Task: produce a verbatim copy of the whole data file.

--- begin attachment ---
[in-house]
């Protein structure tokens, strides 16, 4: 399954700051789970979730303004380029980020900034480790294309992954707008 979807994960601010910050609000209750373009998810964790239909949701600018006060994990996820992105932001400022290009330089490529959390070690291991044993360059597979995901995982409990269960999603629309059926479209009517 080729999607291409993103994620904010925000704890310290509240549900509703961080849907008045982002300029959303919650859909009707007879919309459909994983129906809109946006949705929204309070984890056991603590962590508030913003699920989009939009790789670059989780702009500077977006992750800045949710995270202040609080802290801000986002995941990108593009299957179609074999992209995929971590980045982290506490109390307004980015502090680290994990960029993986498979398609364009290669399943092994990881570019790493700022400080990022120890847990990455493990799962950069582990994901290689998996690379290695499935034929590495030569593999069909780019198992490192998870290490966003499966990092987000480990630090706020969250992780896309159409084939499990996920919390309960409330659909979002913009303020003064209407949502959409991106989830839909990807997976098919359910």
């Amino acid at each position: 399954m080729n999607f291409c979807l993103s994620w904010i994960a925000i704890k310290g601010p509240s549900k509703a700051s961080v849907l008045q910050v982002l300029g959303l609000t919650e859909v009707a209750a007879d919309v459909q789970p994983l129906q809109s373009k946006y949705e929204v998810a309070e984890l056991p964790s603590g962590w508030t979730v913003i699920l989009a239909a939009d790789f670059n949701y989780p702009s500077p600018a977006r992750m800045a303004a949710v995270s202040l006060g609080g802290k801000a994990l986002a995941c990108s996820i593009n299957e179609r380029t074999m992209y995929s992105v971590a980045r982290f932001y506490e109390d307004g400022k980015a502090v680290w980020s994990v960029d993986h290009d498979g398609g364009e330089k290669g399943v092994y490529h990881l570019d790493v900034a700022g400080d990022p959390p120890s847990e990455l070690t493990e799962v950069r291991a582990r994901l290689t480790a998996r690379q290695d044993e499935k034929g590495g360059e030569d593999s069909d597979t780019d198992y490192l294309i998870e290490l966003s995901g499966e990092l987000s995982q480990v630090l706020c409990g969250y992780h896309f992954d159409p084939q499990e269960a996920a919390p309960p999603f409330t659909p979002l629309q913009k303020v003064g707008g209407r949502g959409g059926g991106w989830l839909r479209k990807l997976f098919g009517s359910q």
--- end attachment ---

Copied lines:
[in-house]
């Protein structure tokens, strides 16, 4: 399954700051789970979730303004380029980020900034480790294309992954707008 979807994960601010910050609000209750373009998810964790239909949701600018006060994990996820992105932001400022290009330089490529959390070690291991044993360059597979995901995982409990269960999603629309059926479209009517 080729999607291409993103994620904010925000704890310290509240549900509703961080849907008045982002300029959303919650859909009707007879919309459909994983129906809109946006949705929204309070984890056991603590962590508030913003699920989009939009790789670059989780702009500077977006992750800045949710995270202040609080802290801000986002995941990108593009299957179609074999992209995929971590980045982290506490109390307004980015502090680290994990960029993986498979398609364009290669399943092994990881570019790493700022400080990022120890847990990455493990799962950069582990994901290689998996690379290695499935034929590495030569593999069909780019198992490192998870290490966003499966990092987000480990630090706020969250992780896309159409084939499990996920919390309960409330659909979002913009303020003064209407949502959409991106989830839909990807997976098919359910």
């Amino acid at each position: 399954m080729n999607f291409c979807l993103s994620w904010i994960a925000i704890k310290g601010p509240s549900k509703a700051s961080v849907l008045q910050v982002l300029g959303l609000t919650e859909v009707a209750a007879d919309v459909q789970p994983l129906q809109s373009k946006y949705e929204v998810a309070e984890l056991p964790s603590g962590w508030t979730v913003i699920l989009a239909a939009d790789f670059n949701y989780p702009s500077p600018a977006r992750m800045a303004a949710v995270s202040l006060g609080g802290k801000a994990l986002a995941c990108s996820i593009n299957e179609r380029t074999m992209y995929s992105v971590a980045r982290f932001y506490e109390d307004g400022k980015a502090v680290w980020s994990v960029d993986h290009d498979g398609g364009e330089k290669g399943v092994y490529h990881l570019d790493v900034a700022g400080d990022p959390p120890s847990e990455l070690t493990e799962v950069r291991a582990r994901l290689t480790a998996r690379q290695d044993e499935k034929g590495g360059e030569d593999s069909d597979t780019d198992y490192l294309i998870e290490l966003s995901g499966e990092l987000s995982q480990v630090l706020c409990g969250y992780h896309f992954d159409p084939q499990e269960a996920a919390p309960p999603f409330t659909p979002l629309q913009k303020v003064g707008g209407r949502g959409g059926g991106w989830l839909r479209k990807l997976f098919g009517s359910q």